The opinion of the court was delivered by: Kavanagh, J.
Calendar Date: October 20, 2010
Before: Cardona, P.J., Peters, Spain, Kavanagh and Egan Jr., JJ.
Proceeding pursuant to CPLR article 78 (transferred to this Court by order of the Supreme Court, entered in Albany County) to review a determination of respondent which denied an application for accidental disability retirement benefits.
In November 2006, law enforcement personnel in Westchester County received information indicating that a house in the Village of Hartsdale was being used for the processing and packaging of heroin. Stuart Cohen (hereinafter decedent), acting in his capacity as a senior investigator for the Westchester County District Attorney's Office, participated in three subsequent searches of the home. Immediately after leaving the house following the final search, decedent began experiencing headaches and feeling pain in his stomach. His symptoms soon became more severe, leading to his hospitalization. Decedent did not return to work, and he passed away in April 2007.
Approximately two months earlier, petitioner had submitted an application for accidental disability retirement benefits on decedent's behalf, asserting that his deteriorating health condition was the result of his exposure to an unknown substance during each search of the home.*fn1 After the application was initially disapproved, petitioner requested a redetermination and a hearing was held. Following the hearing, a Hearing Officer concluded that decedent was acting in the ordinary course of his employment when his symptoms emerged and denied the application. Respondent accepted the Hearing Officer's findings, prompting this CPLR article 78 proceeding.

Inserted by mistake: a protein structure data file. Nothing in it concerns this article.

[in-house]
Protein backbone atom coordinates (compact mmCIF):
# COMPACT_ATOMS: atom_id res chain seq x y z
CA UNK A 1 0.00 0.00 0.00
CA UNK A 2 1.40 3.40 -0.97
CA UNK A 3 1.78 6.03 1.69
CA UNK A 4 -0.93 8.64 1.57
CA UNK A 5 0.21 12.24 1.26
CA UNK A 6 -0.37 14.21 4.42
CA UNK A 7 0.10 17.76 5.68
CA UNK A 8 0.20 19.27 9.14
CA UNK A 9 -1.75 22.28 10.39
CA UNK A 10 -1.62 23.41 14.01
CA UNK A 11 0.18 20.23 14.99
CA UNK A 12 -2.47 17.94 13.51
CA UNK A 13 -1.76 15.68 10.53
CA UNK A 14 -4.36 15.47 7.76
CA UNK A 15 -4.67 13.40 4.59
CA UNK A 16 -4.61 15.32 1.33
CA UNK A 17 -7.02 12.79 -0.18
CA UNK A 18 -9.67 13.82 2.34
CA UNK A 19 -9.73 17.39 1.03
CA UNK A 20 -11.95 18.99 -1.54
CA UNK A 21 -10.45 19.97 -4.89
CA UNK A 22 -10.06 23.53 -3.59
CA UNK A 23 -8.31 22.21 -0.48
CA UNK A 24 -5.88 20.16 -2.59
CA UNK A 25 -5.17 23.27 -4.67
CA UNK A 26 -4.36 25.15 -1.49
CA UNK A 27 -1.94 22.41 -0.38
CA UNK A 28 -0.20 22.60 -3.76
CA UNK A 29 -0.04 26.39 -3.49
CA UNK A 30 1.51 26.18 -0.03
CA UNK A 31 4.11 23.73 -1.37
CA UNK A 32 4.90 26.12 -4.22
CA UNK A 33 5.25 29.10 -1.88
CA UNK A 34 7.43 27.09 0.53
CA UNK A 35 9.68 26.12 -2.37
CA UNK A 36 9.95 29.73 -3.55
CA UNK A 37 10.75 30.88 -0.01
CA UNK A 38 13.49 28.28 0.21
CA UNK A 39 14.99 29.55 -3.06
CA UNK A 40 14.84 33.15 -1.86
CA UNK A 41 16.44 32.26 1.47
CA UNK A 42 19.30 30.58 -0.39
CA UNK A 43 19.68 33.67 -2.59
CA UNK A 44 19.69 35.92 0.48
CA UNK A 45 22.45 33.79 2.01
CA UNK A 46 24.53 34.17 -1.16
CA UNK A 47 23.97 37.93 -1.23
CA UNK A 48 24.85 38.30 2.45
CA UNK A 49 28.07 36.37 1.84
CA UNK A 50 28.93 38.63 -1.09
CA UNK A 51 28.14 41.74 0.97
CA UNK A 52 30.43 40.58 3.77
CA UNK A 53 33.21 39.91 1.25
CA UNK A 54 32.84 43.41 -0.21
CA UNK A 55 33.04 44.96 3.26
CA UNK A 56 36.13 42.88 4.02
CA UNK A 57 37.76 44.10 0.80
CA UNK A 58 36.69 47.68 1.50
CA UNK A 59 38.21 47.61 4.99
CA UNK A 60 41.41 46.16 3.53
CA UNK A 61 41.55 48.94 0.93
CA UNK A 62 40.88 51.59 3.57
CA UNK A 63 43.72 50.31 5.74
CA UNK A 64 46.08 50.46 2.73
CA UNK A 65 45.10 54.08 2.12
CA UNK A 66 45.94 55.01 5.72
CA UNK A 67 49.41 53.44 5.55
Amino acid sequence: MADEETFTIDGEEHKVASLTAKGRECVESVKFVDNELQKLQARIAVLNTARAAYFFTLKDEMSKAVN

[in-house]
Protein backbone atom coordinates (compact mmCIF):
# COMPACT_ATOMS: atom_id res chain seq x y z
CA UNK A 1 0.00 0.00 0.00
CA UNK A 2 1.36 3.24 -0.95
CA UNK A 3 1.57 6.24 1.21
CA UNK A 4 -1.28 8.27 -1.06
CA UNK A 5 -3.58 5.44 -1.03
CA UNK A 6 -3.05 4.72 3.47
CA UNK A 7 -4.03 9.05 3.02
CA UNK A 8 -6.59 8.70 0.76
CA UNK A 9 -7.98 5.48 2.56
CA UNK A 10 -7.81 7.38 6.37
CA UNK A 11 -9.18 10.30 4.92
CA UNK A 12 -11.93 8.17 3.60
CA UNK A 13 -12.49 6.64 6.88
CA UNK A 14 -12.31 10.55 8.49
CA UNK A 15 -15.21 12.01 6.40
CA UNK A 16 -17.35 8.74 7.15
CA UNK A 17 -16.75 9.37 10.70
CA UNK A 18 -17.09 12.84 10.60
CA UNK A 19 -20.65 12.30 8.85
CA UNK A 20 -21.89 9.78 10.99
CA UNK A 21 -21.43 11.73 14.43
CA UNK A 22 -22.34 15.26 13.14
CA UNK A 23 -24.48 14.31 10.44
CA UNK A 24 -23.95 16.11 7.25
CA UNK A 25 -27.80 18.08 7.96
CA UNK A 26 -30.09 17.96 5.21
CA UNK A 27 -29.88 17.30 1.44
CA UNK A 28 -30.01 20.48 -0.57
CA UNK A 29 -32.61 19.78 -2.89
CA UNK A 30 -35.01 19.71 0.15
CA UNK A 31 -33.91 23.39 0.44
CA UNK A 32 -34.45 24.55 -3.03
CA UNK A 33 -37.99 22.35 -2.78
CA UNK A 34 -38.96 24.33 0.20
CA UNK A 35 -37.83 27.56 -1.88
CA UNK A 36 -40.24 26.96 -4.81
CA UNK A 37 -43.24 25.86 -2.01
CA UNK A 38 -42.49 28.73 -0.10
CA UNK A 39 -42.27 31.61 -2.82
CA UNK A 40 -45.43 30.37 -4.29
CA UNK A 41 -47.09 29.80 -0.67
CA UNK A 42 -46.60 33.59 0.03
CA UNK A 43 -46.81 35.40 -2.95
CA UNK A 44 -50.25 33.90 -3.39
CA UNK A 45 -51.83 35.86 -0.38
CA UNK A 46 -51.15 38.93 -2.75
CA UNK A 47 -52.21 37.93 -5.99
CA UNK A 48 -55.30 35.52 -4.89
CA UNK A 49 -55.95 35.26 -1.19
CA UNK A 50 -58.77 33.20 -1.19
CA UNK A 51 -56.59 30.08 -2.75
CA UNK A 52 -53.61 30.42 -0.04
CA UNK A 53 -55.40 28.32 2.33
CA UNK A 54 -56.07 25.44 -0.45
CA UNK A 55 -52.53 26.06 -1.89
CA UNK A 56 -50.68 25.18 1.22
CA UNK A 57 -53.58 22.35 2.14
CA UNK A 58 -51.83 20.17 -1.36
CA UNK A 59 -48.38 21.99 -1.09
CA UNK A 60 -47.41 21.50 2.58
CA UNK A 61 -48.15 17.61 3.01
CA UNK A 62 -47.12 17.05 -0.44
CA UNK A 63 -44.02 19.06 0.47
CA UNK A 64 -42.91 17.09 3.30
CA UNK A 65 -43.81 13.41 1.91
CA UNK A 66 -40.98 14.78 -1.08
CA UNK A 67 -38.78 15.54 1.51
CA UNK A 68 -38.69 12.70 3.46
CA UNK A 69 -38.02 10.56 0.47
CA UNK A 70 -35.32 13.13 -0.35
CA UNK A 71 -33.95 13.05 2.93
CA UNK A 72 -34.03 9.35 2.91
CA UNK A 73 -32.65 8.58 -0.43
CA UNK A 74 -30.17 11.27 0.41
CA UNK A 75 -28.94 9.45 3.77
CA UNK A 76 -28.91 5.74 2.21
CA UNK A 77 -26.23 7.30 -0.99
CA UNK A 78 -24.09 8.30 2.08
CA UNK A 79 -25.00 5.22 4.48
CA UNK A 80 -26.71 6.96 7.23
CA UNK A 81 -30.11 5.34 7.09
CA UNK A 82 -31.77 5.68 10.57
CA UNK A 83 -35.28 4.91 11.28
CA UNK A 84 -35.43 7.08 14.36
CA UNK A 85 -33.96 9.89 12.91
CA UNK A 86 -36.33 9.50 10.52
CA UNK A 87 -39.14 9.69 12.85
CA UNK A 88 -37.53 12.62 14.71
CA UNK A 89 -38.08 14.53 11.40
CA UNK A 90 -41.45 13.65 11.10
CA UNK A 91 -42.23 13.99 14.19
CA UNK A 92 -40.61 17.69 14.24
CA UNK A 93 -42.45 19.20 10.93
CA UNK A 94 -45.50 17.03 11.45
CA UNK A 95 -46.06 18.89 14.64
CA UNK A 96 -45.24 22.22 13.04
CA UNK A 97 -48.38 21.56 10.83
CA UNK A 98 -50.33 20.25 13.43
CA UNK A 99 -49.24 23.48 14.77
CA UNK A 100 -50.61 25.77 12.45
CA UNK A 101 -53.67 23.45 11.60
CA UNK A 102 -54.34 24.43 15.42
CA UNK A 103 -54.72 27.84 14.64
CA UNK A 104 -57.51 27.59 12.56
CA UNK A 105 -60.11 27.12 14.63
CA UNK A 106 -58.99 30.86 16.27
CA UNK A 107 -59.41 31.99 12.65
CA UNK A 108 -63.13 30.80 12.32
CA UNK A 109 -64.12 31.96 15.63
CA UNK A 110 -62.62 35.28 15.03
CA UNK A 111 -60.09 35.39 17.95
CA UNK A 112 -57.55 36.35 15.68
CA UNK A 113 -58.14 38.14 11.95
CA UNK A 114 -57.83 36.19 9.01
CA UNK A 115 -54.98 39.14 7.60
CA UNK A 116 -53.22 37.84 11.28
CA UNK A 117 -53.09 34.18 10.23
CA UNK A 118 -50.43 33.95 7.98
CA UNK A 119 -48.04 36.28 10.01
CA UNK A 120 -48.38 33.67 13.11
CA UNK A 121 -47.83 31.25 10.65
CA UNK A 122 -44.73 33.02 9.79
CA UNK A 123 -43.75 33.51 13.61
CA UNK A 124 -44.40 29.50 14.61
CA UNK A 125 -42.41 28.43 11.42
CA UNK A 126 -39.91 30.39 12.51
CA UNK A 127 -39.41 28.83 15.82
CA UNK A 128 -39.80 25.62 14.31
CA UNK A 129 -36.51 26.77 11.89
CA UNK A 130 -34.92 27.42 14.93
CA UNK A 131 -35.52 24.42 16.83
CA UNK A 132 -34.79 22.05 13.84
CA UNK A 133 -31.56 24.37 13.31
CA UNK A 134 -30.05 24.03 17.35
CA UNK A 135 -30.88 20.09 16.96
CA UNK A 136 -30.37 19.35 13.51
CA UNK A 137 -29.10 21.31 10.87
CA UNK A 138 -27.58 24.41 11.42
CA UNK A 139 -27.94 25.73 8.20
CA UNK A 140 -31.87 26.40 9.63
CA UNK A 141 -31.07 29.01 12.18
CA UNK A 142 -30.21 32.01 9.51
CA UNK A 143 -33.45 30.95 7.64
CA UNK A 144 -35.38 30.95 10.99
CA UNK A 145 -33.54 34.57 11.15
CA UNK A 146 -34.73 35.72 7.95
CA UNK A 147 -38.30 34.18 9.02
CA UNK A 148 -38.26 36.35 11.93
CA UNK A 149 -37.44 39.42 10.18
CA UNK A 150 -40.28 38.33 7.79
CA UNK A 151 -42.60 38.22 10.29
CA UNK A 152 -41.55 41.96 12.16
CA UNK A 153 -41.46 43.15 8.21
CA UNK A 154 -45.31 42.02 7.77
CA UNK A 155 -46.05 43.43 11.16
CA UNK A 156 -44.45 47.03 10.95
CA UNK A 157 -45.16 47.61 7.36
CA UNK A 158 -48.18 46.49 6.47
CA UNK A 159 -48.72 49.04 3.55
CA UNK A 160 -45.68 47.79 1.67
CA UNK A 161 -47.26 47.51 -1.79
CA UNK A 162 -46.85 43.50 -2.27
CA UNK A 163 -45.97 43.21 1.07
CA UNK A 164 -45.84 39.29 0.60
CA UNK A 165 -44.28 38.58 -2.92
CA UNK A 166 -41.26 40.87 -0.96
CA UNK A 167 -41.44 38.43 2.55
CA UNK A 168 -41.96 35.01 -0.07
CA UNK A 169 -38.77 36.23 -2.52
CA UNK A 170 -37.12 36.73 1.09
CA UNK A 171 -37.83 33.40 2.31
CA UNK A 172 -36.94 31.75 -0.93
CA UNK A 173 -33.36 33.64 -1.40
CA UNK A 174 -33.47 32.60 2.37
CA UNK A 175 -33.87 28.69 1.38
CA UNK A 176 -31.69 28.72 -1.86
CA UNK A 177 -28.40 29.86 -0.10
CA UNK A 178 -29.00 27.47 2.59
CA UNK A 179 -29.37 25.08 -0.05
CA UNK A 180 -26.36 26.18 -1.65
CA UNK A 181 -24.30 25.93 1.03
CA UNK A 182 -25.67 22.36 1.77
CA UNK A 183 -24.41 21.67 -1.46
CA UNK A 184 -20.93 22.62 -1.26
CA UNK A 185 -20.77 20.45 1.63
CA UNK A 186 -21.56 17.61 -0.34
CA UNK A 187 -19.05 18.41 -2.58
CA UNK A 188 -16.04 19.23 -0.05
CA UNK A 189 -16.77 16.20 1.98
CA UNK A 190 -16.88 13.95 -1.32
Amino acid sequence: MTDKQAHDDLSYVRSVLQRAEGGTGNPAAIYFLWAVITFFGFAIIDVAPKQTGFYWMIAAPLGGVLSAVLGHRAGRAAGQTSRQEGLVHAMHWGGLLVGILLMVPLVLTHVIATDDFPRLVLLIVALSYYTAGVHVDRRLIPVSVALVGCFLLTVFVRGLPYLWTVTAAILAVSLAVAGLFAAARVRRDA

We confirm. An applicant for accidental disability retirement benefits bears the burden of demonstrating that his or her disability is the result of an accident within the meaning of the Retirement and Social Security Law, and respondent's determination in this regard will be upheld if it is supported by substantial evidence (see Matter of Rolon v DiNapoli, 67 AD3d 1298, 1299 ). To that end, "[a]n accident will not be found when the event precipitating the injury is a risk of the applicant's ordinary employment duties" (Matter of Coon v New York State Comptroller, 30 AD3d 884, 885 , lv denied 7 NY3d 717 ).
Here, the record is clear that decedent's job responsibilities included executing search warrants as well as investigating drug labs and crime scenes. Moreover, while the instant searches led to decedent's contact with dirt, dust, spider webs, rat feces, sheetrock and insulation, his supervisor testified that such exposures occurred routinely during the course of similar operations. A second investigator testified that decedent "always" actively participated in such searches, which might involve tearing down walls, checking under floorboards or seeking out evidence in crawl spaces and attics. Accordingly, as the foregoing supports the conclusion that decedent became ill while performing his normal and expected duties rather than as the result of a "sudden, fortuitous mischance," respondent's determination is supported by substantial evidence and we find no basis upon which to disturb it (see generally Matter of Wheeler v McCall, 233 AD2d 660, 661 , lv denied 89 NY2d 808 ; Matter of Rakowski v New York State & Local Retirement Sys., 215 AD2d 802, 802-803 , lv denied 86 NY2d 706 ; Matter of Di Benedetto v Regan, 196 AD2d 946, 946 ; Matter of Huether v Regan, 155 AD2d 860, 860-861 , lv denied 75 NY2d 705 ).
Cardona, P.J., Peters, Spain and Egan Jr., JJ., concur.
ADJUDGED that the determination is confirmed, without costs, and petition dismissed.
Robert D. MaybergerClerk of ...